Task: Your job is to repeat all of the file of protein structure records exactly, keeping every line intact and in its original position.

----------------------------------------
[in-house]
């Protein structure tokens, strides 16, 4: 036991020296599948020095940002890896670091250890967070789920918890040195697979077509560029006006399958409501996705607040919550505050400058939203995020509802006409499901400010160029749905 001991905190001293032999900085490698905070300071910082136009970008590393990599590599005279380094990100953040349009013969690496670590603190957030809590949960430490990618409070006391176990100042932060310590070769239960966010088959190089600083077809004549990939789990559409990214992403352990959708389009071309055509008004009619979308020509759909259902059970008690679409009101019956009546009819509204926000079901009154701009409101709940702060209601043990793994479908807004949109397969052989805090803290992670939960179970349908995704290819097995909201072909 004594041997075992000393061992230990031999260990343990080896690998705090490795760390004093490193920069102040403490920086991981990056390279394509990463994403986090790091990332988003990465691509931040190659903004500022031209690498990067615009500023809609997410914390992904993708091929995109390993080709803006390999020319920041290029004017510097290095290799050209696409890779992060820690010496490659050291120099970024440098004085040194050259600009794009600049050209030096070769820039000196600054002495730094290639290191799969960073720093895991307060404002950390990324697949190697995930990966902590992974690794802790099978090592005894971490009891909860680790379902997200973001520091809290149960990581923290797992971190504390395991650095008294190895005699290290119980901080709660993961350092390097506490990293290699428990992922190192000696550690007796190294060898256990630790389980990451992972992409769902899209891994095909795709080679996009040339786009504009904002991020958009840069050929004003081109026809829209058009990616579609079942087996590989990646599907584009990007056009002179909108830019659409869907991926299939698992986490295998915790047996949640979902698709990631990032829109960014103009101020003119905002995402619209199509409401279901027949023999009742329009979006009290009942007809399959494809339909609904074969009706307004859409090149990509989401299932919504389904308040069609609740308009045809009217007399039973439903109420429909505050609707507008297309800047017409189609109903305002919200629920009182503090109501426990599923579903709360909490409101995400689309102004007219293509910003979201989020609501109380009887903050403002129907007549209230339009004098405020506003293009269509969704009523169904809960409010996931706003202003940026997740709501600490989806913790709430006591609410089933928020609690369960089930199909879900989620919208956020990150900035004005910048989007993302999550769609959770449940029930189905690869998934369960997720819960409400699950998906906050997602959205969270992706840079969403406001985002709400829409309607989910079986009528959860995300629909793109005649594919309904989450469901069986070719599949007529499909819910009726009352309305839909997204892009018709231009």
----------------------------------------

[in-house]
């Protein structure tokens, strides 16, 4: 036991020296599948020095940002890896670091250890967070789920918890040195697979077509560029006006399958409501996705607040919550505050400058939203995020509802006409499901400010160029749905 001991905190001293032999900085490698905070300071910082136009970008590393990599590599005279380094990100953040349009013969690496670590603190957030809590949960430490990618409070006391176990100042932060310590070769239960966010088959190089600083077809004549990939789990559409990214992403352990959708389009071309055509008004009619979308020509759909259902059970008690679409009101019956009546009819509204926000079901009154701009409101709940702060209601043990793994479908807004949109397969052989805090803290992670939960179970349908995704290819097995909201072909 004594041997075992000393061992230990031999260990343990080896690998705090490795760390004093490193920069102040403490920086991981990056390279394509990463994403986090790091990332988003990465691509931040190659903004500022031209690498990067615009500023809609997410914390992904993708091929995109390993080709803006390999020319920041290029004017510097290095290799050209696409890779992060820690010496490659050291120099970024440098004085040194050259600009794009600049050209030096070769820039000196600054002495730094290639290191799969960073720093895991307060404002950390990324697949190697995930990966902590992974690794802790099978090592005894971490009891909860680790379902997200973001520091809290149960990581923290797992971190504390395991650095008294190895005699290290119980901080709660993961350092390097506490990293290699428990992922190192000696550690007796190294060898256990630790389980990451992972992409769902899209891994095909795709080679996009040339786009504009904002991020958009840069050929004003081109026809829209058009990616579609079942087996590989990646599907584009990007056009002179909108830019659409869907991926299939698992986490295998915790047996949640979902698709990631990032829109960014103009101020003119905002995402619209199509409401279901027949023999009742329009979006009290009942007809399959494809339909609904074969009706307004859409090149990509989401299932919504389904308040069609609740308009045809009217007399039973439903109420429909505050609707507008297309800047017409189609109903305002919200629920009182503090109501426990599923579903709360909490409101995400689309102004007219293509910003979201989020609501109380009887903050403002129907007549209230339009004098405020506003293009269509969704009523169904809960409010996931706003202003940026997740709501600490989806913790709430006591609410089933928020609690369960089930199909879900989620919208956020990150900035004005910048989007993302999550769609959770449940029930189905690869998934369960997720819960409400699950998906906050997602959205969270992706840079969403406001985002709400829409309607989910079986009528959860995300629909793109005649594919309904989450469901069986070719599949007529499909819910009726009352309305839909997204892009018709231009």